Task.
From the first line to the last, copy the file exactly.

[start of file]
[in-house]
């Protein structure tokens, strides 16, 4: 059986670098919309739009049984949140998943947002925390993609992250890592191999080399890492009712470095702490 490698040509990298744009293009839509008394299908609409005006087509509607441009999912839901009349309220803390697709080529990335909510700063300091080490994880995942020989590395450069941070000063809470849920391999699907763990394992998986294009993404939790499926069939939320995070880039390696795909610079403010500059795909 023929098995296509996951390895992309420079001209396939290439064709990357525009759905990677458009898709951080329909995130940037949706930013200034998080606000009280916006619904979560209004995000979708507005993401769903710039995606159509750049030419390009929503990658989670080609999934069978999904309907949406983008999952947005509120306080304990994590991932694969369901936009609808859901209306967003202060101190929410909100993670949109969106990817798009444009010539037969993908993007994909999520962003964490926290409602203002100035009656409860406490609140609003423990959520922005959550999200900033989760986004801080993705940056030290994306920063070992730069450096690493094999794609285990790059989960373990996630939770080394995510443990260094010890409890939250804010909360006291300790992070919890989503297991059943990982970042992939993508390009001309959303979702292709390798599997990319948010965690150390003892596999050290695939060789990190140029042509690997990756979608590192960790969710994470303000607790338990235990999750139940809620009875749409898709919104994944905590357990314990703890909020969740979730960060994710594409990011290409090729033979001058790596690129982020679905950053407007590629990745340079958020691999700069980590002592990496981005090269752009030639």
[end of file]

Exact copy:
[in-house]
């Protein structure tokens, strides 16, 4: 059986670098919309739009049984949140998943947002925390993609992250890592191999080399890492009712470095702490 490698040509990298744009293009839509008394299908609409005006087509509607441009999912839901009349309220803390697709080529990335909510700063300091080490994880995942020989590395450069941070000063809470849920391999699907763990394992998986294009993404939790499926069939939320995070880039390696795909610079403010500059795909 023929098995296509996951390895992309420079001209396939290439064709990357525009759905990677458009898709951080329909995130940037949706930013200034998080606000009280916006619904979560209004995000979708507005993401769903710039995606159509750049030419390009929503990658989670080609999934069978999904309907949406983008999952947005509120306080304990994590991932694969369901936009609808859901209306967003202060101190929410909100993670949109969106990817798009444009010539037969993908993007994909999520962003964490926290409602203002100035009656409860406490609140609003423990959520922005959550999200900033989760986004801080993705940056030290994306920063070992730069450096690493094999794609285990790059989960373990996630939770080394995510443990260094010890409890939250804010909360006291300790992070919890989503297991059943990982970042992939993508390009001309959303979702292709390798599997990319948010965690150390003892596999050290695939060789990190140029042509690997990756979608590192960790969710994470303000607790338990235990999750139940809620009875749409898709919104994944905590357990314990703890909020969740979730960060994710594409990011290409090729033979001058790596690129982020679905950053407007590629990745340079958020691999700069980590002592990496981005090269752009030639």